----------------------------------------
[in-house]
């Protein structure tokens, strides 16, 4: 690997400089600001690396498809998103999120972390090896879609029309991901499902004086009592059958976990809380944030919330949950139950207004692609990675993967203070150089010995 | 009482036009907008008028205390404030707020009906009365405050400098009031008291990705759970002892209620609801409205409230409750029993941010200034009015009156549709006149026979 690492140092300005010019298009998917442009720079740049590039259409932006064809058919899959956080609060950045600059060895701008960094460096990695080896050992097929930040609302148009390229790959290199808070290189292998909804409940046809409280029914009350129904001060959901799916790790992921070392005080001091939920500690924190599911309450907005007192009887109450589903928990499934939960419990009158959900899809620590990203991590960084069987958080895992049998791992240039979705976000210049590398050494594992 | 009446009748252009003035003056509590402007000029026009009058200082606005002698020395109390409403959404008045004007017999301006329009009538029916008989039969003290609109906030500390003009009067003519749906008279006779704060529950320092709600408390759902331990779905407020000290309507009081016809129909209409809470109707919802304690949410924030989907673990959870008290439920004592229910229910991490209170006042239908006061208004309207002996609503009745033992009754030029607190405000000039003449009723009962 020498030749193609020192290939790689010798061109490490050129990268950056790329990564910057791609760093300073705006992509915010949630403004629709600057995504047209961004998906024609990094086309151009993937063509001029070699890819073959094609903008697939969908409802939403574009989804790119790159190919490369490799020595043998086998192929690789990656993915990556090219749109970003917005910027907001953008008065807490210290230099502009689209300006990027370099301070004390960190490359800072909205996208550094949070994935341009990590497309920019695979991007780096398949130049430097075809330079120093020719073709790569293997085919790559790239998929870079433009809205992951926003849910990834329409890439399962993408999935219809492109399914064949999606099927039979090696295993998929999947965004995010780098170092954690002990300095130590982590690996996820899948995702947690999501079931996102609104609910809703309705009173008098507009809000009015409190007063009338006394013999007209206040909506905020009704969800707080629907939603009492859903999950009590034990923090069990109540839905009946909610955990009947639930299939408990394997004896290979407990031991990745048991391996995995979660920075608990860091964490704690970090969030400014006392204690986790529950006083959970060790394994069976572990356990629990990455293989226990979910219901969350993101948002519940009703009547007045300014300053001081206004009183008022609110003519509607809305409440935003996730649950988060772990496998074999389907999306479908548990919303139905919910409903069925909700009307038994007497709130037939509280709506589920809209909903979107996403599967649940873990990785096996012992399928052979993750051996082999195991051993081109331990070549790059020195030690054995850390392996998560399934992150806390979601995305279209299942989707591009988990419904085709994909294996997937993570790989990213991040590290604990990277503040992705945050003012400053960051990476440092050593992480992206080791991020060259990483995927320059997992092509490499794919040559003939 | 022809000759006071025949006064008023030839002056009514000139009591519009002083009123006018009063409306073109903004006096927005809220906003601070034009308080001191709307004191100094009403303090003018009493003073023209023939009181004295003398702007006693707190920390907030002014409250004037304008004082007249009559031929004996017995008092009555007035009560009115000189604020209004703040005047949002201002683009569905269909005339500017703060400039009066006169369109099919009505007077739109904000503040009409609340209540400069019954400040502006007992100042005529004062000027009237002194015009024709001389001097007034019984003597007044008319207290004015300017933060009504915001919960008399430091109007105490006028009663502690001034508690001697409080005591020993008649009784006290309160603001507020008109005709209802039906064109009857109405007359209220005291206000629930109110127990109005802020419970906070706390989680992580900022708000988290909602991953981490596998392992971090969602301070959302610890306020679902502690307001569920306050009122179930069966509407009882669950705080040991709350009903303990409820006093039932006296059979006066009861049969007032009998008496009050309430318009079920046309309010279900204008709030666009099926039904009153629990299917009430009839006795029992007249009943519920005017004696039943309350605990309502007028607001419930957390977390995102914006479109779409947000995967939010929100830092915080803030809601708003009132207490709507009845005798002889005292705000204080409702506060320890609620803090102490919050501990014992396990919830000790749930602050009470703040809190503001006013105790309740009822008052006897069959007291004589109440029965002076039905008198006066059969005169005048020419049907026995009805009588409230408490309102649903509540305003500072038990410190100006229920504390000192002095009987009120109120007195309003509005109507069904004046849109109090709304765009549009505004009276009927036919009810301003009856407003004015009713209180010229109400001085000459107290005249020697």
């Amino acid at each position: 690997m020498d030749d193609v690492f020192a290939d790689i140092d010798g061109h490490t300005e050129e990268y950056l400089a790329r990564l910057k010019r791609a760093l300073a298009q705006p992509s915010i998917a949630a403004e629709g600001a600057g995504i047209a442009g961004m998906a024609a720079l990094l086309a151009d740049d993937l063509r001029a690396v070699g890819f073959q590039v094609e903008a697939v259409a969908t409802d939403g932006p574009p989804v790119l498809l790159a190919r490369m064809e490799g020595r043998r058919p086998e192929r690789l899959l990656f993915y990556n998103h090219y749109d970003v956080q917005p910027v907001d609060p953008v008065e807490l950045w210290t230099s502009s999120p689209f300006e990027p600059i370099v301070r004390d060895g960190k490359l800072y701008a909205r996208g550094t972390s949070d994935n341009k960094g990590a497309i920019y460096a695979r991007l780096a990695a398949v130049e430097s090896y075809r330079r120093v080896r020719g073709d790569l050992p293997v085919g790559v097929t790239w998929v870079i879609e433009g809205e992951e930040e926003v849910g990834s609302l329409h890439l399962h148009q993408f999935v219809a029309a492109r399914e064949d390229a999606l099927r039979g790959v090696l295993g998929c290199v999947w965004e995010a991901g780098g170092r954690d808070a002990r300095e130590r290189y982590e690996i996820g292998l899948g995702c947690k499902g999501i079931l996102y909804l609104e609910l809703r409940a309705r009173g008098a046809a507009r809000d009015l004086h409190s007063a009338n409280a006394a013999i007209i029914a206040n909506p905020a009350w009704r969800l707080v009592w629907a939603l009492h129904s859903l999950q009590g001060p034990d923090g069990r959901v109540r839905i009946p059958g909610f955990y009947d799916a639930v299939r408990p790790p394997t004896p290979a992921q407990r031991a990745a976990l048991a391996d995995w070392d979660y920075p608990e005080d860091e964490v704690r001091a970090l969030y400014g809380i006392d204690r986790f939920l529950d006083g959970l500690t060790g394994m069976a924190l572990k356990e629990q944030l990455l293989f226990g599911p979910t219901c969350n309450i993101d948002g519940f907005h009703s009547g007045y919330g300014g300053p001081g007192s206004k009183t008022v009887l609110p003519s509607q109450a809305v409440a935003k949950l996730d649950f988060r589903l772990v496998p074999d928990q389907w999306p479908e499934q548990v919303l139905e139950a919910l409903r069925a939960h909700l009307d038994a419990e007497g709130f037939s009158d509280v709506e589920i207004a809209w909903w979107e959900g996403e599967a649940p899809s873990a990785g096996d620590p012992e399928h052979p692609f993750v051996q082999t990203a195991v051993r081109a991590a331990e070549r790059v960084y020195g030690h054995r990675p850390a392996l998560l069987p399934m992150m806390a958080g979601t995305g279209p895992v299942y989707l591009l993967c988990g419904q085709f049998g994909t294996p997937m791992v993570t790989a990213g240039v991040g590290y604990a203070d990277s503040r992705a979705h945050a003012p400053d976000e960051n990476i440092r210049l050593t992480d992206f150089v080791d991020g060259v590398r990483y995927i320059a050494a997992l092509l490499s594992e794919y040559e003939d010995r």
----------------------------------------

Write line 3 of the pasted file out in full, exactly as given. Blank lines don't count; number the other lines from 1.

């Amino acid at each position: 690997m020498d030749d193609v690492f020192a290939d790689i140092d010798g061109h490490t300005e050129e990268y950056l400089a790329r990564l910057k010019r791609a760093l300073a298009q705006p992509s915010i998917a949630a403004e629709g600001a600057g995504i047209a442009g961004m998906a024609a720079l990094l086309a151009d740049d993937l063509r001029a690396v070699g890819f073959q590039v094609e903008a697939v259409a969908t409802d939403g932006p574009p989804v790119l498809l790159a190919r490369m064809e490799g020595r043998r058919p086998e192929r690789l899959l990656f993915y990556n998103h090219y749109d970003v956080q917005p910027v907001d609060p953008v008065e807490l950045w210290t230099s502009s999120p689209f300006e990027p600059i370099v301070r004390d060895g960190k490359l800072y701008a909205r996208g550094t972390s949070d994935n341009k960094g990590a497309i920019y460096a695979r991007l780096a990695a398949v130049e430097s090896y075809r330079r120093v080896r020719g073709d790569l050992p293997v085919g790559v097929t790239w998929v870079i879609e433009g809205e992951e930040e926003v849910g990834s609302l329409h890439l399962h148009q993408f999935v219809a029309a492109r399914e064949d390229a999606l099927r039979g790959v090696l295993g998929c290199v999947w965004e995010a991901g780098g170092r954690d808070a002990r300095e130590r290189y982590e690996i996820g292998l899948g995702c947690k499902g999501i079931l996102y909804l609104e609910l809703r409940a309705r009173g008098a046809a507009r809000d009015l004086h409190s007063a009338n409280a006394a013999i007209i029914a206040n909506p905020a009350w009704r969800l707080v009592w629907a939603l009492h129904s859903l999950q009590g001060p034990d923090g069990r959901v109540r839905i009946p059958g909610f955990y009947d799916a639930v299939r408990p790790p394997t004896p290979a992921q407990r031991a990745a976990l048991a391996d995995w070392d979660y920075p608990e005080d860091e964490v704690r001091a970090l969030y400014g809380i006392d204690r986790f939920l529950d006083g959970l500690t060790g394994m069976a924190l572990k356990e629990q944030l990455l293989f226990g599911p979910t219901c969350n309450i993101d948002g519940f907005h009703s009547g007045y919330g300014g300053p001081g007192s206004k009183t008022v009887l609110p003519s509607q109450a809305v409440a935003k949950l996730d649950f988060r589903l772990v496998p074999d928990q389907w999306p479908e499934q548990v919303l139905e139950a919910l409903r069925a939960h909700l009307d038994a419990e007497g709130f037939s009158d509280v709506e589920i207004a809209w909903w979107e959900g996403e599967a649940p899809s873990a990785g096996d620590p012992e399928h052979p692609f993750v051996q082999t990203a195991v051993r081109a991590a331990e070549r790059v960084y020195g030690h054995r990675p850390a392996l998560l069987p399934m992150m806390a958080g979601t995305g279209p895992v299942y989707l591009l993967c988990g419904q085709f049998g994909t294996p997937m791992v993570t790989a990213g240039v991040g590290y604990a203070d990277s503040r992705a979705h945050a003012p400053d976000e960051n990476i440092r210049l050593t992480d992206f150089v080791d991020g060259v590398r990483y995927i320059a050494a997992l092509l490499s594992e794919y040559e003939d010995r």